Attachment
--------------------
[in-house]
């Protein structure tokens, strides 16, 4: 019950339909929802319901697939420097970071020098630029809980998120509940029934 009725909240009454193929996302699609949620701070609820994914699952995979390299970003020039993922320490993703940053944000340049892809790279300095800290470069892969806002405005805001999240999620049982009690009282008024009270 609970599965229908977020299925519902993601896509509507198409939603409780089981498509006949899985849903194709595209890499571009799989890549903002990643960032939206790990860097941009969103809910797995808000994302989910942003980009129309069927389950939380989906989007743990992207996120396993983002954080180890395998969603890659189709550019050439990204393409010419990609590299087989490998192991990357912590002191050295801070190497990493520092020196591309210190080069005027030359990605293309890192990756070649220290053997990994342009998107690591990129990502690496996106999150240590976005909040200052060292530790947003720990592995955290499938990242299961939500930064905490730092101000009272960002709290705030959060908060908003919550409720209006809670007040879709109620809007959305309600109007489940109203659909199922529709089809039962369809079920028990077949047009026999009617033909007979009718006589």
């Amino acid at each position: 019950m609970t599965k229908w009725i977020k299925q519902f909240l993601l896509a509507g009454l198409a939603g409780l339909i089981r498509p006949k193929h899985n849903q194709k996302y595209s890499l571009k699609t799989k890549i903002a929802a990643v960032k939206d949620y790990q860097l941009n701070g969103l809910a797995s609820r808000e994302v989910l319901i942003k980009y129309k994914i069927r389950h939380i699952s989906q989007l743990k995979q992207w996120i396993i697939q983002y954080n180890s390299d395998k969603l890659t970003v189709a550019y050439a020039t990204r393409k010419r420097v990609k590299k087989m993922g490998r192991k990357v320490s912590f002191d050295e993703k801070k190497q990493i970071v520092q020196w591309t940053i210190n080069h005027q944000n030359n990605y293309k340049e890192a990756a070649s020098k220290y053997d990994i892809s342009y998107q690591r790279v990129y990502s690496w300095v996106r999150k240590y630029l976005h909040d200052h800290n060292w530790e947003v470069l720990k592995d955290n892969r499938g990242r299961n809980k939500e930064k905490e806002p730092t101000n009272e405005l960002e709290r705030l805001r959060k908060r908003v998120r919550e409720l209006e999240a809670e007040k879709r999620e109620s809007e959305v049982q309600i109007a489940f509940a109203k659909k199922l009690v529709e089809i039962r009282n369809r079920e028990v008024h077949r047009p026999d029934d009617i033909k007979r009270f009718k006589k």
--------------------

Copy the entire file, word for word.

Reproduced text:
[in-house]
């Protein structure tokens, strides 16, 4: 019950339909929802319901697939420097970071020098630029809980998120509940029934 009725909240009454193929996302699609949620701070609820994914699952995979390299970003020039993922320490993703940053944000340049892809790279300095800290470069892969806002405005805001999240999620049982009690009282008024009270 609970599965229908977020299925519902993601896509509507198409939603409780089981498509006949899985849903194709595209890499571009799989890549903002990643960032939206790990860097941009969103809910797995808000994302989910942003980009129309069927389950939380989906989007743990992207996120396993983002954080180890395998969603890659189709550019050439990204393409010419990609590299087989490998192991990357912590002191050295801070190497990493520092020196591309210190080069005027030359990605293309890192990756070649220290053997990994342009998107690591990129990502690496996106999150240590976005909040200052060292530790947003720990592995955290499938990242299961939500930064905490730092101000009272960002709290705030959060908060908003919550409720209006809670007040879709109620809007959305309600109007489940109203659909199922529709089809039962369809079920028990077949047009026999009617033909007979009718006589």
């Amino acid at each position: 019950m609970t599965k229908w009725i977020k299925q519902f909240l993601l896509a509507g009454l198409a939603g409780l339909i089981r498509p006949k193929h899985n849903q194709k996302y595209s890499l571009k699609t799989k890549i903002a929802a990643v960032k939206d949620y790990q860097l941009n701070g969103l809910a797995s609820r808000e994302v989910l319901i942003k980009y129309k994914i069927r389950h939380i699952s989906q989007l743990k995979q992207w996120i396993i697939q983002y954080n180890s390299d395998k969603l890659t970003v189709a550019y050439a020039t990204r393409k010419r420097v990609k590299k087989m993922g490998r192991k990357v320490s912590f002191d050295e993703k801070k190497q990493i970071v520092q020196w591309t940053i210190n080069h005027q944000n030359n990605y293309k340049e890192a990756a070649s020098k220290y053997d990994i892809s342009y998107q690591r790279v990129y990502s690496w300095v996106r999150k240590y630029l976005h909040d200052h800290n060292w530790e947003v470069l720990k592995d955290n892969r499938g990242r299961n809980k939500e930064k905490e806002p730092t101000n009272e405005l960002e709290r705030l805001r959060k908060r908003v998120r919550e409720l209006e999240a809670e007040k879709r999620e109620s809007e959305v049982q309600i109007a489940f509940a109203k659909k199922l009690v529709e089809i039962r009282n369809r079920e028990v008024h077949r047009p026999d029934d009617i033909k007979r009270f009718k006589k």